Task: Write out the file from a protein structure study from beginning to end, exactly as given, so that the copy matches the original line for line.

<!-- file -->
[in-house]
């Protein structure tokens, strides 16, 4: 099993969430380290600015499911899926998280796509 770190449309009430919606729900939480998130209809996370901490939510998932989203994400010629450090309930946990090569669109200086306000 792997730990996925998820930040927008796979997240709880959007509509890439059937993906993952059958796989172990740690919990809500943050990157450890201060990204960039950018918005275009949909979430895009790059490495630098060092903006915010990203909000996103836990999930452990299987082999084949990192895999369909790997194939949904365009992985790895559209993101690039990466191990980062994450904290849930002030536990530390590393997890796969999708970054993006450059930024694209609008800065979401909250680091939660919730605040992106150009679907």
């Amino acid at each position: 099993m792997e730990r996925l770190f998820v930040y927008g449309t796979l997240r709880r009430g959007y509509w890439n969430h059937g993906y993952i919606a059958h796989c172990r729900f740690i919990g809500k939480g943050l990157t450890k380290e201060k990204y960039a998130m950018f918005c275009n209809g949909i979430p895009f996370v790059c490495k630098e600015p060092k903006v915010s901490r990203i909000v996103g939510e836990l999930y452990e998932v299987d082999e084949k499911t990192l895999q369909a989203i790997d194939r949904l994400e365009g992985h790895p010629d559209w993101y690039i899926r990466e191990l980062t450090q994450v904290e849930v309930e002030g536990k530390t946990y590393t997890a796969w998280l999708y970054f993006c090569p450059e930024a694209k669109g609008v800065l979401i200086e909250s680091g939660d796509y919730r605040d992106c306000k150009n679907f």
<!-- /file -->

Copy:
[in-house]
């Protein structure tokens, strides 16, 4: 099993969430380290600015499911899926998280796509 770190449309009430919606729900939480998130209809996370901490939510998932989203994400010629450090309930946990090569669109200086306000 792997730990996925998820930040927008796979997240709880959007509509890439059937993906993952059958796989172990740690919990809500943050990157450890201060990204960039950018918005275009949909979430895009790059490495630098060092903006915010990203909000996103836990999930452990299987082999084949990192895999369909790997194939949904365009992985790895559209993101690039990466191990980062994450904290849930002030536990530390590393997890796969999708970054993006450059930024694209609008800065979401909250680091939660919730605040992106150009679907």
């Amino acid at each position: 099993m792997e730990r996925l770190f998820v930040y927008g449309t796979l997240r709880r009430g959007y509509w890439n969430h059937g993906y993952i919606a059958h796989c172990r729900f740690i919990g809500k939480g943050l990157t450890k380290e201060k990204y960039a998130m950018f918005c275009n209809g949909i979430p895009f996370v790059c490495k630098e600015p060092k903006v915010s901490r990203i909000v996103g939510e836990l999930y452990e998932v299987d082999e084949k499911t990192l895999q369909a989203i790997d194939r949904l994400e365009g992985h790895p010629d559209w993101y690039i899926r990466e191990l980062t450090q994450v904290e849930v309930e002030g536990k530390t946990y590393t997890a796969w998280l999708y970054f993006c090569p450059e930024a694209k669109g609008v800065l979401i200086e909250s680091g939660d796509y919730r605040d992106c306000k150009n679907f």